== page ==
Digges, M, Hussein, A, Wilcock, A, Crawford, GB, Boland, JW, Agar, MR, Sinnarajah, A, Currow, DC & Johnson, MJ 2018, 'Pharmacovigilance in Hospice/Palliative Care: Net Effect of Haloperidol for Nausea or Vomiting.', Journal of Palliative Medicine, vol. 21, no. 1, pp. 37-43.View/Download from: UTS OPUS or Publisher's site
Haloperidol is widely prescribed as an antiemetic in patients receiving palliative care, but there is limited evidence to support and refine its use.To explore the immediate and short-term net clinical effects of haloperidol when treating nausea and/or vomiting in palliative care patients.A prospective, multicenter, consecutive case series.Twenty-two sites, five countries: consultative, ambulatory, and inpatient services.When haloperidol was started in routine care as an antiemetic, data were collected at three time points: baseline; 48 hours (benefits); day seven (harms). Clinical effects were assessed using the National Cancer Institute's Common Terminology Criteria for Adverse Events (NCI CTCAE).Data were collected (May 2014-March 2016) from 150 patients: 61% male; 86% with cancer; mean age 72 (standard deviation 11) years and median Australian-modified Karnofsky Performance Scale 50 (range 10-90). At baseline, nausea was moderate (88; 62%) or severe (11; 8%); 145 patients reported vomiting, with a baseline NCI CTCAE vomiting score of 1.0. The median (range) dose of haloperidol was 1.5 mg/24 hours (0.5-5 mg/24 hours) given orally or parenterally. Five patients (3%) died before further data collection. At 48 hours, 114 patients (79%) had complete resolution of their nausea and vomiting, with greater benefit seen in the resolution of nausea than vomiting. At day seven, 37 (26%) patients had a total of 62 mild/moderate harms including constipation 25 (40%); dry mouth 13 (21%); and somnolence 12 (19%).Haloperidol as an antiemetic provided rapid net clinical benefit with low-grade, short-term harms.
Hanchanale, S, Kerr, M, Ashwood, P, Curran, E, Ekstrom, M, Allen, S, Currow, D & Johnson, MJ 2018, 'Conference presentation in palliative medicine: predictors of subsequent publication.', BMJ Supportive and Palliative Care, vol. 8, no. 1, pp. 73-77.View/Download from: UTS OPUS or Publisher's site
Concerns have been raised about poor-quality palliative care research and low publication rate from conference abstracts. The study objectives: to estimate the publication rate for European Association for Palliative Care research conference abstracts (2008) and explore associated characteristics and to understand reasons for non-publication.Full published papers were searched to March 2015 (Medline; Pubmed; Google Scholar) and data extracted: country of origin, study design/population/topic. Multivariate logistic regression was used to identify predictors of publication.Members of two different palliative care associations were surveyed to understand reasons for non-publication. χ2 statistic was used to explore associations with publication.Overall publication rate of the 445 proffered abstracts was 57%. In the final model, publication was more likely for oral presentations (OR 2.13; 95% CI 1.28 to 3.55; P=0.003), those from Europe (3.24; 1.09 to 9.56; P=0.033) and much less likely for non-cancer topics (0.21; 0.07 to 0.64; P=0.006). Funding status, academic unit or study design were not associated with publication.407/1546 (26.3%) physicians responded of whom 254 (62%) had submitted a conference abstract. Full publication was associated with: oral presentation (P<0.001), international conference abstracts (P=0.01) and academic clinicians versus clinicians (P<0.001). Reasons for non-publication included: low priority for workload (53%) and time constraints (43%).The publication rate was similar to 2005 clinical conference. Probable quality markers were associated with publication: oral presentations selected by conference committee, international conference abstracts and abstracts from those with an academic appointment. Publication was given a low priority among clinical time pressures.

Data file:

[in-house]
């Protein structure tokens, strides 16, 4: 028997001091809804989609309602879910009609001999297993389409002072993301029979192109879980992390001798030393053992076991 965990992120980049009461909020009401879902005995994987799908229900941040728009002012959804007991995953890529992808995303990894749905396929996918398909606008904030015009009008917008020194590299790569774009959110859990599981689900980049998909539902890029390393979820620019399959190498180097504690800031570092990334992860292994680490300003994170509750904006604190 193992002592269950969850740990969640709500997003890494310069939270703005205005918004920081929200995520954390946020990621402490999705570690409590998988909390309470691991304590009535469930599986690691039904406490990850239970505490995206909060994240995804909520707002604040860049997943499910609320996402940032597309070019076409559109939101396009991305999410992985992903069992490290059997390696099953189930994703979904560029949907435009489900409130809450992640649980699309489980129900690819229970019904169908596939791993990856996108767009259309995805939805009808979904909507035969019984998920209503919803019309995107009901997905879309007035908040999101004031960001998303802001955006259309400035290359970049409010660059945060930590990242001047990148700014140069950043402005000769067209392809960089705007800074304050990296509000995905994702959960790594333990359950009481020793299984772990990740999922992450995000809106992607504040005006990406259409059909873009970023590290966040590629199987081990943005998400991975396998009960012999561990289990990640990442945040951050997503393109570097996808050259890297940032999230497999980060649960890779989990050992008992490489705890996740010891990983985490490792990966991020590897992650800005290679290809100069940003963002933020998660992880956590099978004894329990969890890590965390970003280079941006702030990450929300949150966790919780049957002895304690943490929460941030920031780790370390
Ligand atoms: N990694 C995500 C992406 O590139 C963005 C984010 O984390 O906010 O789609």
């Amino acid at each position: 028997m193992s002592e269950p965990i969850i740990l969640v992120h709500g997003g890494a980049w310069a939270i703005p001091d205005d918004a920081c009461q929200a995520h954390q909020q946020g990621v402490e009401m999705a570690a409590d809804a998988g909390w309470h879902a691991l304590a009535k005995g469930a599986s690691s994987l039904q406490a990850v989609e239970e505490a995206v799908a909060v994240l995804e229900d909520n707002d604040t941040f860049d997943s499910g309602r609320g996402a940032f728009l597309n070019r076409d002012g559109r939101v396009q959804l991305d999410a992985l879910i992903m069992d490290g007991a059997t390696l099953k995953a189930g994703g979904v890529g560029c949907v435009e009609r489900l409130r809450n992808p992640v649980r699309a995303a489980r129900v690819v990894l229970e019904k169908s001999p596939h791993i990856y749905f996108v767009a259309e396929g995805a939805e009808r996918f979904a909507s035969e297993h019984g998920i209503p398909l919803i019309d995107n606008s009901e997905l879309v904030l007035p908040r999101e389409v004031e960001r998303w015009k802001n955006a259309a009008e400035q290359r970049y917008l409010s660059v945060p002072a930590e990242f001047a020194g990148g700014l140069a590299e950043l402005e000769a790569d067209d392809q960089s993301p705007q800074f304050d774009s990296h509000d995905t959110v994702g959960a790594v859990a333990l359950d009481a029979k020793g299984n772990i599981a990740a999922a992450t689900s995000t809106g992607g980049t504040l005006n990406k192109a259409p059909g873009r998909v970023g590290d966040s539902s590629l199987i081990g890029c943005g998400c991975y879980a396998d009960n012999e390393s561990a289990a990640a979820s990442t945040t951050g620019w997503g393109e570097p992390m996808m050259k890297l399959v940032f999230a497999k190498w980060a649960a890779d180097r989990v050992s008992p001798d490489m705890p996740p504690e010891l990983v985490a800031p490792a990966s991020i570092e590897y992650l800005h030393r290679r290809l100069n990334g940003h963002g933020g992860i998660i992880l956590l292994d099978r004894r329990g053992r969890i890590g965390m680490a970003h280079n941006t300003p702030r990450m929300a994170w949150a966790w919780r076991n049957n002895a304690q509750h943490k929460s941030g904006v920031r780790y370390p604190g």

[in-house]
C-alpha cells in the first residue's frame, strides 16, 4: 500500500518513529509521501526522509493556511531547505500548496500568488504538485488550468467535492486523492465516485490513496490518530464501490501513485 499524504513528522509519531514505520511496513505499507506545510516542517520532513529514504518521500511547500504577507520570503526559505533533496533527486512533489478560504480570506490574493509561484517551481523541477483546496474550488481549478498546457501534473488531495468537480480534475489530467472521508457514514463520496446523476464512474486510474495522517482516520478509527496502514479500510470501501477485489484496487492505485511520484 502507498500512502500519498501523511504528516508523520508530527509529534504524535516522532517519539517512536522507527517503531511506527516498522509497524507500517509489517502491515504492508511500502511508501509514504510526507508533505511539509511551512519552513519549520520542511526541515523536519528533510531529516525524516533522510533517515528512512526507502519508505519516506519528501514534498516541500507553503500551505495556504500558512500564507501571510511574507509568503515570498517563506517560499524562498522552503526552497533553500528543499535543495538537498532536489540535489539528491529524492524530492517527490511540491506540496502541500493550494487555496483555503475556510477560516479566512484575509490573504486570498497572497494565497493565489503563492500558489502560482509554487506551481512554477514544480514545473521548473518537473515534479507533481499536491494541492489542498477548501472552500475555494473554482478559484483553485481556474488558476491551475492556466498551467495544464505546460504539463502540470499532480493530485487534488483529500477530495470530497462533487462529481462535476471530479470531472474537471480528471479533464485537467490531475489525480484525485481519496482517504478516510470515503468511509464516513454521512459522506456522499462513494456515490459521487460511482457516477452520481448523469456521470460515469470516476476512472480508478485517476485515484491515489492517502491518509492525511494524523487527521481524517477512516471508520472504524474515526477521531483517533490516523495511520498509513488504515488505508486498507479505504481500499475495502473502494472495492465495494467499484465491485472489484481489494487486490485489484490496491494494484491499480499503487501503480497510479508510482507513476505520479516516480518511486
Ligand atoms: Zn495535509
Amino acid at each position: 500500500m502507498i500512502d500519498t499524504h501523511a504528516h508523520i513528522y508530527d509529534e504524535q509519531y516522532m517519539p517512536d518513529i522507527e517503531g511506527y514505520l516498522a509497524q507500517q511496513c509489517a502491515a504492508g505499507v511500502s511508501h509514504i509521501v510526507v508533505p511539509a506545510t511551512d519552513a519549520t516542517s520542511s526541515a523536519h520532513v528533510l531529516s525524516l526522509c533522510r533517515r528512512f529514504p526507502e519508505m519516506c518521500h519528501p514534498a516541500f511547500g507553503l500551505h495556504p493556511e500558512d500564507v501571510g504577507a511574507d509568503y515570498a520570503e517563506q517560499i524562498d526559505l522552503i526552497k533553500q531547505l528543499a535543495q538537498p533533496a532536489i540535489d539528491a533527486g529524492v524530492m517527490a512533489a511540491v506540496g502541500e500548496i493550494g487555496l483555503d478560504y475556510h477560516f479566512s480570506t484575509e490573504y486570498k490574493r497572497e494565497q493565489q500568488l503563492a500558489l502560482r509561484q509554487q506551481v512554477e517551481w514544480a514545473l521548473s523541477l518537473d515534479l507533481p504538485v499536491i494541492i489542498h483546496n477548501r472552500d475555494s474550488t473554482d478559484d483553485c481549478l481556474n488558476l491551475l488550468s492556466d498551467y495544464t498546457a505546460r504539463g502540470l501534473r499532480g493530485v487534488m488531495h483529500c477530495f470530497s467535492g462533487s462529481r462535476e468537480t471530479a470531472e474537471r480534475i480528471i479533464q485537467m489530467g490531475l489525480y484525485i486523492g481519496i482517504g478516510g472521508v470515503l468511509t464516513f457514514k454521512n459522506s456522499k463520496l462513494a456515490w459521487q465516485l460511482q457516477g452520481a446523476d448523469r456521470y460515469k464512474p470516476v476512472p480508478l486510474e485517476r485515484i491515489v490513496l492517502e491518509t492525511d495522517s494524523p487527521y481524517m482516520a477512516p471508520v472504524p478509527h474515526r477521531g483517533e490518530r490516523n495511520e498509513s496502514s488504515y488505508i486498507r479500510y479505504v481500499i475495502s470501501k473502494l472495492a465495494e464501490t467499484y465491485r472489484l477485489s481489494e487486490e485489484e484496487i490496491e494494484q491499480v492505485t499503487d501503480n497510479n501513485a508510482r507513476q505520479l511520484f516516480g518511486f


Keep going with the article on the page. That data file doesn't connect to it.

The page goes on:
Sandberg, J, Johnson, MJ, Currow, DC & Ekström, M 2018, 'Validation of the Dyspnea Exertion Scale of Breathlessness in People With Life-Limiting Illness.', Journal of pain and symptom management, vol. 56, no. 3, pp. 430-435.e2.View/Download from: UTS OPUS or Publisher's site
Although chronic breathlessness is common in life-limiting illnesses, validated feasible instruments to measure functional impact of the symptom in this population are scarce. We aimed to validate the Dyspnea Exertion Scale (DES) compared with the modified Medical Research Council (mMRC) breathlessness scale for test-retest reliability, concurrent validity, and responsiveness in people with life-limiting illness.A total of 188 participants, 66% males, with chronic breathlessness, mostly (70%) because of chronic pulmonary disease (chronic obstructive pulmonary disease) self-reported evening scores of mMRC, DES, Numerical Rating Scale (NRS), and Eastern Cooperative Oncology Group during nine days.About 44% (n = 81) scored the highest score on mMRC indicating a ceiling effect not seen with DES. Both scales had moderate-to-good test-retest agreement (89% DES; 84% mMRC; P < 0.001 for both). Analyses for concurrent validity showed that higher DES and mMRC scores were correlated with higher NRS breathlessness intensity scores and Eastern Cooperative Oncology Group scores throughout the nine days. In longitudinal analyses, DES (r = 0.30; P < 0.001) was more responsive to change in NRS score during nine days than the mMRC (r = 0.16; P = 0.03).Compared with mMRC, DES had comparable or better measurement properties in terms of test-retest reliability and concurrent validity and could be used as a discriminative tool in this population, but both scales are too insensitive to change to be used as an outcome in clinical trials.